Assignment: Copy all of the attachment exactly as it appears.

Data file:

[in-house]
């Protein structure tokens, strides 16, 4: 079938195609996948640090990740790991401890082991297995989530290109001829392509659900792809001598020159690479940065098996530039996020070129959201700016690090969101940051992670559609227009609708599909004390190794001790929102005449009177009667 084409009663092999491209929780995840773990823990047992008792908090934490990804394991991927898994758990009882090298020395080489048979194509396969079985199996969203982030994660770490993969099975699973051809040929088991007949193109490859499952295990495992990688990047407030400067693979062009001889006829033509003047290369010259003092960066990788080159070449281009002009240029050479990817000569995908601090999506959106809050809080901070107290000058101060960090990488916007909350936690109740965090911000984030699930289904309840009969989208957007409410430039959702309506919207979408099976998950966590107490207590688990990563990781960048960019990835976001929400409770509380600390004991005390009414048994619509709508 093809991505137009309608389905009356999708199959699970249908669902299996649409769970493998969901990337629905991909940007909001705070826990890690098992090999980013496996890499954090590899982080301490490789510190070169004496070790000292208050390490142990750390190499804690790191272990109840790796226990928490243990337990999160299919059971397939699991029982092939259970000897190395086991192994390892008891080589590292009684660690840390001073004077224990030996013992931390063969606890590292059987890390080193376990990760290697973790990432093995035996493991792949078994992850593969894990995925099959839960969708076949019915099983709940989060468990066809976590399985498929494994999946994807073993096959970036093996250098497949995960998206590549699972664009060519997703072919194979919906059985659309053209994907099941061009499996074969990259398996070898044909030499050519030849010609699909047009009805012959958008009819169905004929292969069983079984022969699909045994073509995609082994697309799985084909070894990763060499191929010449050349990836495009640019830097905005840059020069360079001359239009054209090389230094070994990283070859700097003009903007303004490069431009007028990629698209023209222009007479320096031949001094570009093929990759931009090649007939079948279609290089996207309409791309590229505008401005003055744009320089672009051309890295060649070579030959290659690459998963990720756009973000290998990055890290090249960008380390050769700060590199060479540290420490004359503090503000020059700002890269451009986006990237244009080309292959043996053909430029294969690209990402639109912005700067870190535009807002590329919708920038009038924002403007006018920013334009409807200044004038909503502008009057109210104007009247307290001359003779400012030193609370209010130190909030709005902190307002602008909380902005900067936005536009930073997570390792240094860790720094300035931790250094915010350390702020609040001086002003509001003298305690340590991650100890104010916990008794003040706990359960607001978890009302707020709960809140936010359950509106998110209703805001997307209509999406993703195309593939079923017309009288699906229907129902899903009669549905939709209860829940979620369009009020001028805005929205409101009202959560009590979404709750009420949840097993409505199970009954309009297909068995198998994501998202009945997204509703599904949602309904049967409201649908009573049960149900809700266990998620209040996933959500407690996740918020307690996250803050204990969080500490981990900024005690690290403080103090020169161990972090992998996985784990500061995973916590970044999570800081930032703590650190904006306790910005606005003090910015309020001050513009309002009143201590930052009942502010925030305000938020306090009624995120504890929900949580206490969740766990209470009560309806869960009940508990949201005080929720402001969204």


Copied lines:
[in-house]
């Protein structure tokens, strides 16, 4: 079938195609996948640090990740790991401890082991297995989530290109001829392509659900792809001598020159690479940065098996530039996020070129959201700016690090969101940051992670559609227009609708599909004390190794001790929102005449009177009667 084409009663092999491209929780995840773990823990047992008792908090934490990804394991991927898994758990009882090298020395080489048979194509396969079985199996969203982030994660770490993969099975699973051809040929088991007949193109490859499952295990495992990688990047407030400067693979062009001889006829033509003047290369010259003092960066990788080159070449281009002009240029050479990817000569995908601090999506959106809050809080901070107290000058101060960090990488916007909350936690109740965090911000984030699930289904309840009969989208957007409410430039959702309506919207979408099976998950966590107490207590688990990563990781960048960019990835976001929400409770509380600390004991005390009414048994619509709508 093809991505137009309608389905009356999708199959699970249908669902299996649409769970493998969901990337629905991909940007909001705070826990890690098992090999980013496996890499954090590899982080301490490789510190070169004496070790000292208050390490142990750390190499804690790191272990109840790796226990928490243990337990999160299919059971397939699991029982092939259970000897190395086991192994390892008891080589590292009684660690840390001073004077224990030996013992931390063969606890590292059987890390080193376990990760290697973790990432093995035996493991792949078994992850593969894990995925099959839960969708076949019915099983709940989060468990066809976590399985498929494994999946994807073993096959970036093996250098497949995960998206590549699972664009060519997703072919194979919906059985659309053209994907099941061009499996074969990259398996070898044909030499050519030849010609699909047009009805012959958008009819169905004929292969069983079984022969699909045994073509995609082994697309799985084909070894990763060499191929010449050349990836495009640019830097905005840059020069360079001359239009054209090389230094070994990283070859700097003009903007303004490069431009007028990629698209023209222009007479320096031949001094570009093929990759931009090649007939079948279609290089996207309409791309590229505008401005003055744009320089672009051309890295060649070579030959290659690459998963990720756009973000290998990055890290090249960008380390050769700060590199060479540290420490004359503090503000020059700002890269451009986006990237244009080309292959043996053909430029294969690209990402639109912005700067870190535009807002590329919708920038009038924002403007006018920013334009409807200044004038909503502008009057109210104007009247307290001359003779400012030193609370209010130190909030709005902190307002602008909380902005900067936005536009930073997570390792240094860790720094300035931790250094915010350390702020609040001086002003509001003298305690340590991650100890104010916990008794003040706990359960607001978890009302707020709960809140936010359950509106998110209703805001997307209509999406993703195309593939079923017309009288699906229907129902899903009669549905939709209860829940979620369009009020001028805005929205409101009202959560009590979404709750009420949840097993409505199970009954309009297909068995198998994501998202009945997204509703599904949602309904049967409201649908009573049960149900809700266990998620209040996933959500407690996740918020307690996250803050204990969080500490981990900024005690690290403080103090020169161990972090992998996985784990500061995973916590970044999570800081930032703590650190904006306790910005606005003090910015309020001050513009309002009143201590930052009942502010925030305000938020306090009624995120504890929900949580206490969740766990209470009560309806869960009940508990949201005080929720402001969204």